WASHINGTON - Bloomberg
U.S. employers cut jobs for a sixth straight month and service industries shrank in June, signaling that the economic slowdown may deepen as the impact of federal tax rebates fades.
Payrolls fell by 62,000 after a 62,000 drop in May that was greater than first reported, the Labor Department said Sunday in Washington. The unemployment rate held at 5.5 percent after soaring the most in two decades in May. The Institute for Supply Management's non-manufacturing index sank to a five-month low.
Falling employment, along with record gasoline prices and tumbling home values, may cause consumers to tighten their budgets after spending the more than $100 billion of tax rebates. The longest string of payroll declines since the economy was pulling out of the last recession indicates limited scope for a Federal Reserve interest-rate increase this quarter.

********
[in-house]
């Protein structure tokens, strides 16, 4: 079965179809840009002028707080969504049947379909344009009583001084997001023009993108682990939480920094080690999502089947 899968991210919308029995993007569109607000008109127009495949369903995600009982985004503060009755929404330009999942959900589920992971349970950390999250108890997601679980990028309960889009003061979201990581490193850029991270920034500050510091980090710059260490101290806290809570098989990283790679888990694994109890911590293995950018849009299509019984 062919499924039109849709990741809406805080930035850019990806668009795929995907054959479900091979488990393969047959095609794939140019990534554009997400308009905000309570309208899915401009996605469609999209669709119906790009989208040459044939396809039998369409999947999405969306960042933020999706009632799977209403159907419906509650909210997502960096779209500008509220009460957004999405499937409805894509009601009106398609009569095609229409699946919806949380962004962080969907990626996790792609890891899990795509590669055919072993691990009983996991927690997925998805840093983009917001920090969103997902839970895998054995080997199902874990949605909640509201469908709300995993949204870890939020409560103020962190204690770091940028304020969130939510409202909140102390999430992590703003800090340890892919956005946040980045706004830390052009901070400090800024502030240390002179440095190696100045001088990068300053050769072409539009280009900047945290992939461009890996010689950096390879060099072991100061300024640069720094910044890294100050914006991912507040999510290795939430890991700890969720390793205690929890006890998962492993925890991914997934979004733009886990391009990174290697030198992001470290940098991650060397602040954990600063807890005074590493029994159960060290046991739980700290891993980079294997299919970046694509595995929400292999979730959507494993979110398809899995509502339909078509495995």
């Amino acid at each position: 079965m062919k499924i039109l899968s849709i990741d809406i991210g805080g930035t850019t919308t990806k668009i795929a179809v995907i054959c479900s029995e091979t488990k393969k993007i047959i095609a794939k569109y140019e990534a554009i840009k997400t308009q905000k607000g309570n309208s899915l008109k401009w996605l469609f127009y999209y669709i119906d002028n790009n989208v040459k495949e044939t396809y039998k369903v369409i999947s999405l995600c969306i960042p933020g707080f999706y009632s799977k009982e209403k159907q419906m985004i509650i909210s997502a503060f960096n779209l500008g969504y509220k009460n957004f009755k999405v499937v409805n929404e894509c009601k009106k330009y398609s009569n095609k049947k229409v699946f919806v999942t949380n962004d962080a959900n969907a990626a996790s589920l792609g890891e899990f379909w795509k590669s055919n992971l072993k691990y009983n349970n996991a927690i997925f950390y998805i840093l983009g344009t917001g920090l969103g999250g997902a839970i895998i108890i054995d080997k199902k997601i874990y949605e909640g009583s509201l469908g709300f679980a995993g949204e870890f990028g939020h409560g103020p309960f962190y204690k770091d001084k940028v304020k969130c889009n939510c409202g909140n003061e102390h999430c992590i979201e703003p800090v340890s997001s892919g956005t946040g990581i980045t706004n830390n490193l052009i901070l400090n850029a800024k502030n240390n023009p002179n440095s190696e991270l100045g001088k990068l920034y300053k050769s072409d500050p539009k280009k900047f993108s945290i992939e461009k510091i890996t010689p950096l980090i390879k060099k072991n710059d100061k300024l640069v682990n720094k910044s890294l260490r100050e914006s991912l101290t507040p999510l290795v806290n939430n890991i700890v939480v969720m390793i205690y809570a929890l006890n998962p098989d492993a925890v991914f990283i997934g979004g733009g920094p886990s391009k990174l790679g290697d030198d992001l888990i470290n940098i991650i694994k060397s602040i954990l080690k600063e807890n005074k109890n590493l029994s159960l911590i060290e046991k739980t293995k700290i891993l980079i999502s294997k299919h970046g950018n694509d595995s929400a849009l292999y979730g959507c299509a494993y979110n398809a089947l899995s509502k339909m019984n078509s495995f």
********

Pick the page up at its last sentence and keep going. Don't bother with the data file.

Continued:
�After the tax rebates are gone in another 30 days, you will see consumer spending drop back,� said Stuart Hoffman, chief U.S. economist at PNC Financial Services Group. �There will not be any employment or real wage growth to help real spending in the second half of the year.�Sunday's report showed job losses at businesses including retailers, builders, manufacturers and financial firms. The June data brought the drop in payrolls for the first half of 2008 to 438,000. Last year, gains averaged 91,000 a month. Revisions subtracted 52,000 from previously reported totals for April and May.